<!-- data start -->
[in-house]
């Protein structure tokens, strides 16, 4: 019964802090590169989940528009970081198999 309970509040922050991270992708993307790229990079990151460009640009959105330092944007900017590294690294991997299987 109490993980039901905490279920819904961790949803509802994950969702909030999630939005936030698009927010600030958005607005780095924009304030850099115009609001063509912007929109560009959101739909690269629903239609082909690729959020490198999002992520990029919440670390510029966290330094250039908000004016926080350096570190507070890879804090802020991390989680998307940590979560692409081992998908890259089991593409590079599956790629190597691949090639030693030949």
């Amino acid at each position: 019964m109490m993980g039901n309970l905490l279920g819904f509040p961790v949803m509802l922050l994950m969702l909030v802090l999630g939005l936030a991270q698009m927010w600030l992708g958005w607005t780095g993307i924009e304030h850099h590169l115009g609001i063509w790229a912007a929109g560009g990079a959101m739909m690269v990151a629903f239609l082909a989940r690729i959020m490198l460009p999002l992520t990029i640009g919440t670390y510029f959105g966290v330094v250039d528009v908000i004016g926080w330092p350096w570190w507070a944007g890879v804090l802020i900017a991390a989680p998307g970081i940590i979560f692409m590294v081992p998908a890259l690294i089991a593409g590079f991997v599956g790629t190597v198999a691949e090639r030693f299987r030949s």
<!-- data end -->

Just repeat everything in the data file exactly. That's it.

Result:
[in-house]
């Protein structure tokens, strides 16, 4: 019964802090590169989940528009970081198999 309970509040922050991270992708993307790229990079990151460009640009959105330092944007900017590294690294991997299987 109490993980039901905490279920819904961790949803509802994950969702909030999630939005936030698009927010600030958005607005780095924009304030850099115009609001063509912007929109560009959101739909690269629903239609082909690729959020490198999002992520990029919440670390510029966290330094250039908000004016926080350096570190507070890879804090802020991390989680998307940590979560692409081992998908890259089991593409590079599956790629190597691949090639030693030949």
């Amino acid at each position: 019964m109490m993980g039901n309970l905490l279920g819904f509040p961790v949803m509802l922050l994950m969702l909030v802090l999630g939005l936030a991270q698009m927010w600030l992708g958005w607005t780095g993307i924009e304030h850099h590169l115009g609001i063509w790229a912007a929109g560009g990079a959101m739909m690269v990151a629903f239609l082909a989940r690729i959020m490198l460009p999002l992520t990029i640009g919440t670390y510029f959105g966290v330094v250039d528009v908000i004016g926080w330092p350096w570190w507070a944007g890879v804090l802020i900017a991390a989680p998307g970081i940590i979560f692409m590294v081992p998908a890259l690294i089991a593409g590079f991997v599956g790629t190597v198999a691949e090639r030693f299987r030949s």